Prostitution supplies another of those numbers, one which seems to synthesize all the others into a master index. What unifies the numbers is the underlying notion that genuine, inarguable objectification is sexual objectification, rooted in nature and vested by the inescapable imperative to procreate, which makes the choice of sexual partner seem like the archetypal consumer choice. This logic fuels the crypto-evolutionary suspicion—epitomized in, say, Michel Houellebecq novels—that all consumerism is a matter of status competition, but status is merely a genteel way of expressing the competition for suitable mates. Sex sells everything. Once a market for a woman’s sexual attention has been created (it is, after all, the “oldest profession”), the ideology that locates a woman’s essential value in sexuality seems concrete, material, an inescapable truth—after all, a specific figure can be quoted. Shane writes:
There’s something almost merciful about finally having the clarity of a number, and once you’re an escort, you’ve quite literally put a price on your sexual powers. That’s an intimidating assignment for any young woman with a less than robust sense of self-esteem, but it can also be perversely satisfying: You’ve finally quantified your appeal.
This seems like an especially pernicious example of the alienation inherent in wages generally, but it captures the temptation of self-quantification. It’s a weird, entirely temporary form of mercy, though, because that price we obtain is just one quote. Being priced only reminds you that your value is always being negotiated by others, and you are mostly at the mercy of that often arbitrary conversation. Once you get priced once, you have to keep being priced to procure a moment’s respite of security in one’s worth.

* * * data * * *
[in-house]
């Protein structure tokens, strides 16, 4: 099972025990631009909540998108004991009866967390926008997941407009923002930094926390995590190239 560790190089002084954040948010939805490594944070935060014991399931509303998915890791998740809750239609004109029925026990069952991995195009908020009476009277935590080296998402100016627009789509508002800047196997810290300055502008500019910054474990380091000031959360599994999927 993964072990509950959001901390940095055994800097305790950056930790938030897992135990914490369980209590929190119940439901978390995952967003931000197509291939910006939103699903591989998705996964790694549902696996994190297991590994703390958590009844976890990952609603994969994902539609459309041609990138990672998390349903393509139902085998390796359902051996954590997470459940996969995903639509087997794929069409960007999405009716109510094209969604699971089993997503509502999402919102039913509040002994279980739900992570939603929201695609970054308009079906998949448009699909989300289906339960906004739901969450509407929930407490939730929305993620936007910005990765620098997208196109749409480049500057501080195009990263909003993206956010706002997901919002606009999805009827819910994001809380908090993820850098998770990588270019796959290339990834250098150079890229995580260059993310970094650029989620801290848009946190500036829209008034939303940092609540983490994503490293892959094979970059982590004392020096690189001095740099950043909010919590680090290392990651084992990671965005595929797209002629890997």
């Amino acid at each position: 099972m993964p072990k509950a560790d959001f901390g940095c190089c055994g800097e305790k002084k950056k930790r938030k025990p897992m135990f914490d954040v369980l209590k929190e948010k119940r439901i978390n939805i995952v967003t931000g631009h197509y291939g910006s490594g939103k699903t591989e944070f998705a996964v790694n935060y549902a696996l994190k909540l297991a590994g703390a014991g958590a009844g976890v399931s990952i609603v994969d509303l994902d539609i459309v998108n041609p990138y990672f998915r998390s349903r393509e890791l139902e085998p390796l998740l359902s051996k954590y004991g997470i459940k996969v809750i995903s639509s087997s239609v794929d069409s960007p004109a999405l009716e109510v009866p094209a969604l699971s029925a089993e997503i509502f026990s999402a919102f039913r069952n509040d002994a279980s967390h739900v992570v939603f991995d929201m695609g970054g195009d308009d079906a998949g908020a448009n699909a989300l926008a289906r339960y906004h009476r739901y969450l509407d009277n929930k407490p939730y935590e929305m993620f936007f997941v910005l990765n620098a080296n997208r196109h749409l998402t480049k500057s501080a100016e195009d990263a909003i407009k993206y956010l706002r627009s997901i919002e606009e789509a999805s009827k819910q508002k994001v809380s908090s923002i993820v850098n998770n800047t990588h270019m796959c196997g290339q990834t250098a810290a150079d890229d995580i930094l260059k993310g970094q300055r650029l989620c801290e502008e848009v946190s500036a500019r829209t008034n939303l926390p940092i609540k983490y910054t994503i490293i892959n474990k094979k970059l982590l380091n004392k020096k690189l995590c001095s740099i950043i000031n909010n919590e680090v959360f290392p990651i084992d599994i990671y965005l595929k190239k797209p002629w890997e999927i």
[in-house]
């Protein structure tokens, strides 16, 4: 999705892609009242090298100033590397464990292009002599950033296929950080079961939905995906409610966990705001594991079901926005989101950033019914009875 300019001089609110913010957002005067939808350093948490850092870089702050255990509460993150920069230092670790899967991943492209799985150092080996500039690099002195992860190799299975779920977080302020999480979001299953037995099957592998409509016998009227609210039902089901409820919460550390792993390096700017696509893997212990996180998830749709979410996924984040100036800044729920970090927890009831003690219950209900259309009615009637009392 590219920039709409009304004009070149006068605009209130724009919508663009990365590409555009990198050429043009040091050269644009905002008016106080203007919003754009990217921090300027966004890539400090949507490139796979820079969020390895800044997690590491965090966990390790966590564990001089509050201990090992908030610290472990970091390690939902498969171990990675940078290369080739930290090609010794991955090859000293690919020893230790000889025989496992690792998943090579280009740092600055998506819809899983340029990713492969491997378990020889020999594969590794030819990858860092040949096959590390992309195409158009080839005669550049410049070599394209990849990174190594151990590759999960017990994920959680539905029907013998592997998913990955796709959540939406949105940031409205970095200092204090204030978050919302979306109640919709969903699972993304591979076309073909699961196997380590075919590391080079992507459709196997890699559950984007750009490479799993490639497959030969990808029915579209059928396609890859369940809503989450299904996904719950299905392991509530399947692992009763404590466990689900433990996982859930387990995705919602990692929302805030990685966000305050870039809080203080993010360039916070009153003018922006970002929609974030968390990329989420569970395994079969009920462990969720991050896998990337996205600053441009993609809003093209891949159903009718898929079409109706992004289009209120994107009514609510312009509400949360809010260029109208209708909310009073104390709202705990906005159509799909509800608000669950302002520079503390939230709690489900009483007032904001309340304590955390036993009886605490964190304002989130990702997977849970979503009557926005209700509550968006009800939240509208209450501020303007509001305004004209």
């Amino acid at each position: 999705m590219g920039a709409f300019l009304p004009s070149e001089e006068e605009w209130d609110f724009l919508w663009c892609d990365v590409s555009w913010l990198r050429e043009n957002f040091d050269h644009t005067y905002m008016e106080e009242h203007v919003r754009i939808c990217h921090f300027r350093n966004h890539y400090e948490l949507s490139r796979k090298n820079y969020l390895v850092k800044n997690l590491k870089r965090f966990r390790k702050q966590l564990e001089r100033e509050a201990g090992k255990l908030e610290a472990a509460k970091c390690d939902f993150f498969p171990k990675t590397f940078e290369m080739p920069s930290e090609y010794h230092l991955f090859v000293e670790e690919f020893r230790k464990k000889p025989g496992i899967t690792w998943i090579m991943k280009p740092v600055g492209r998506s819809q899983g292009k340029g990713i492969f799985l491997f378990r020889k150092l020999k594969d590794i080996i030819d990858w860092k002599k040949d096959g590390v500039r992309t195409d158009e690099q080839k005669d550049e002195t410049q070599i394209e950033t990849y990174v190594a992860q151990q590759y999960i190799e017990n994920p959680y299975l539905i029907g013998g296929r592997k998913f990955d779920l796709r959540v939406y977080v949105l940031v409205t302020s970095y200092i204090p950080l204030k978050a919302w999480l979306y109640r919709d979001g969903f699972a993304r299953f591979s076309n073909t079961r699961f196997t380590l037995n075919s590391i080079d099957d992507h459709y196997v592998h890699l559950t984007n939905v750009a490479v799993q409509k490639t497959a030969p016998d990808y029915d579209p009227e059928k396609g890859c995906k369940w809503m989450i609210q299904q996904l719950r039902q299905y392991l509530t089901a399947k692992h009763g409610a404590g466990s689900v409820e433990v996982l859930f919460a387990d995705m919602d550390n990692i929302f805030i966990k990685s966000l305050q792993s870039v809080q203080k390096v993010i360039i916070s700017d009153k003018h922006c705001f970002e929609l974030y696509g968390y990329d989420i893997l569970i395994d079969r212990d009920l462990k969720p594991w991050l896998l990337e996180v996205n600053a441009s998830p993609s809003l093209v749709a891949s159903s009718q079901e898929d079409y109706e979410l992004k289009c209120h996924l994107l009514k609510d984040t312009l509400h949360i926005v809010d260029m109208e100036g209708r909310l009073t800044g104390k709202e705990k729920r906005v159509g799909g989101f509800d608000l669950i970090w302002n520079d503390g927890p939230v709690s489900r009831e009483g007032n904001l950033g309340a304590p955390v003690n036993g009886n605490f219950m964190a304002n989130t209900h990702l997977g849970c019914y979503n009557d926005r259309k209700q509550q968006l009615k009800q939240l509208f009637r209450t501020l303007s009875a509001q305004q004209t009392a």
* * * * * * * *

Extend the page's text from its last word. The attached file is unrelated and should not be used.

The eagerness to be quantified is one of those cures that worsen the disease. It promises to resolve insecurity and afford us more control over our lives and how we are perceived, but instead it radically destabilizes the self and gives over the arbitration of our self-worth to an impersonal market. It impels us to keep generating occasions to be measured—the yardstick dictates our behavior, supplies the form that shapes our identity. We feel obliged to create information in order to know ourselves, but it doesn’t constitute capital for us; it becomes a mode of autoexploitation—we work hard to turn ourselves in a product for someone else ultimately to sell. The self-exploitation process culminates in the development of the personal brand, which codifies the illusion that we are building equity through compulsive sharing and self-measuring: The qualities of the self aren’t seen as ineffable and transcendent; as processes rather than possessions; as indivisible clusters of skill, experience and intuition rather than market-assessed commodities. Instead we find social validation in being on the market and being sold—an understandable conclusion, given the hegemonic idea that value is somehow conferred by markets. How can you know something is worth anything if you don’t try to sell it? How can you know your full potential as a human unless you have leveraged your brand and maximized its value?